A case of the holiday blues caught up with the dollar's robust, near double-digit gains on the year, causing it to head into the long Christmas weekend favoring its back foot. Global trading desks were sparsely staffed, keeping volumes extremely light. After racing ahead of its rivals this year, the dollar has struggled in December, down about 2 and 4 percent against the yen and euro, respectively.
Still on course for near double-digit losses against the dollar in 2015, the euro is on track for a solid victory of about 4 percent during the month of December. Much of the euro's December dominance stems from the European Central Bank's milder policy prescriptions than markets had anticipated.The euro next year would face significant downside risk if the 19-nation economy fails to meaningfully turn the corner, which would likely hasten another round of ECB stimulus.
The loonie found a reprieve from relentless selling of late in oil's tentative rebound from multi-year lows. Any boost to the Canadian dollar looked like the momentary variety after data Wednesday showed the northern economy unexpectedly flatlined in October, evidence of a weak start to the year's final quarter.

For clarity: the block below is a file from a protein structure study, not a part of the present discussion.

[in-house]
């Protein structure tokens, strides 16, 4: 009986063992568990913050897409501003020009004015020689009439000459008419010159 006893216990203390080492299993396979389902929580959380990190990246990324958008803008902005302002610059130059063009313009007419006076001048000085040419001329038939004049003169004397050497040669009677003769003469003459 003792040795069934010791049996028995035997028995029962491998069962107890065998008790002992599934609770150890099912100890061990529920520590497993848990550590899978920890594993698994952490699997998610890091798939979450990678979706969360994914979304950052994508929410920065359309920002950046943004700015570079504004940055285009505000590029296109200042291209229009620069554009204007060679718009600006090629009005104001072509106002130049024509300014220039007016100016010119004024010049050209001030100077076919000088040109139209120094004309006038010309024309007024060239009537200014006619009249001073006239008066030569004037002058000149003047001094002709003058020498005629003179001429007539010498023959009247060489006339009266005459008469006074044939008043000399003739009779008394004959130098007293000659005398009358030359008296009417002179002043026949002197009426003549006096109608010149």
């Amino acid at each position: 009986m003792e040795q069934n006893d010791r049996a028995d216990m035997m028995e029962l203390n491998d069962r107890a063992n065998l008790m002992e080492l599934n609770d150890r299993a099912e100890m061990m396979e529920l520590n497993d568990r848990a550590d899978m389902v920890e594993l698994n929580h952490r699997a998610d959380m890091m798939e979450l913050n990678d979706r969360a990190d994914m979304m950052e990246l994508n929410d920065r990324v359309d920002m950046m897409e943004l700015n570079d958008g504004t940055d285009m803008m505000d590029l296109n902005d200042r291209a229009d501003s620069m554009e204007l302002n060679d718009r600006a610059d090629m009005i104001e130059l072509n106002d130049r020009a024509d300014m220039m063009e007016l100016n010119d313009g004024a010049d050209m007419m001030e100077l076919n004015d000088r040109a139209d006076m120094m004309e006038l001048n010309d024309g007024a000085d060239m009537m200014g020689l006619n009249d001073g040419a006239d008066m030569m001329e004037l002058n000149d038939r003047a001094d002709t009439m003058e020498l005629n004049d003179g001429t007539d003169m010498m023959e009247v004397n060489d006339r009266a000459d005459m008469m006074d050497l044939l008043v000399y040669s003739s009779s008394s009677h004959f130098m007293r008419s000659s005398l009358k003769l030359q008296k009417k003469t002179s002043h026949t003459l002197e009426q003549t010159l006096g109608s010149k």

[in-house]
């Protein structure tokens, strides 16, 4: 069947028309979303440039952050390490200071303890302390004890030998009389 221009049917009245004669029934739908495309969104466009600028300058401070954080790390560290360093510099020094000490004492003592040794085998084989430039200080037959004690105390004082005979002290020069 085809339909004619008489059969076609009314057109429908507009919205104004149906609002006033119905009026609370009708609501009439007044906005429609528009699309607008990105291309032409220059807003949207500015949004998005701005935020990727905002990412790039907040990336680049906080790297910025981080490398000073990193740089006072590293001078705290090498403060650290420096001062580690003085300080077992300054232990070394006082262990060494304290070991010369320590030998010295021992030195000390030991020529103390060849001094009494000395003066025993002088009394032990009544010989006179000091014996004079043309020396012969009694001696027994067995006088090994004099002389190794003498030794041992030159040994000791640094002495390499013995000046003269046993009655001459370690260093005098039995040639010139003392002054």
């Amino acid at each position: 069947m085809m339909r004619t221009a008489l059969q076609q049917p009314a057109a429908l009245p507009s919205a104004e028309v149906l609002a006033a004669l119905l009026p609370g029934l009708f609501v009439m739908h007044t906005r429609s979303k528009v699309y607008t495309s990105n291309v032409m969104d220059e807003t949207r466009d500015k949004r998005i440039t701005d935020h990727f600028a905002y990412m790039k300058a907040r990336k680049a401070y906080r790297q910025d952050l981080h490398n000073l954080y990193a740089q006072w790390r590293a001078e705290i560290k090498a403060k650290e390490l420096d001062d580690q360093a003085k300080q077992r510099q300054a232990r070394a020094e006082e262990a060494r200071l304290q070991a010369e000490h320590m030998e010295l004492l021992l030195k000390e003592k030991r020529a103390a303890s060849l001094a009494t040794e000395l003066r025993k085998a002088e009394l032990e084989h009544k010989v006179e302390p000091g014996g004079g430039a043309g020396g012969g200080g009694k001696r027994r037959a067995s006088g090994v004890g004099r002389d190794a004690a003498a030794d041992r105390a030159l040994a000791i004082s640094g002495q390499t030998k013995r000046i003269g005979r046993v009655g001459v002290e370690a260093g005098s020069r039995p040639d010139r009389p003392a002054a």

The dollar is paying the price for being the year's top performer as the few still at their trading desk are liquidating some of their winnings to realize profit. Not many expect the dollar's December decline to lead to a lasting New Years hangover, however. Still, the dollar's fate over the coming year will be squarely in the hands of the world's biggest economy. Improving economic health would translate into higher Federal Reserve borrowing rates which would ultimately buoy the buck against its lower yielding peers.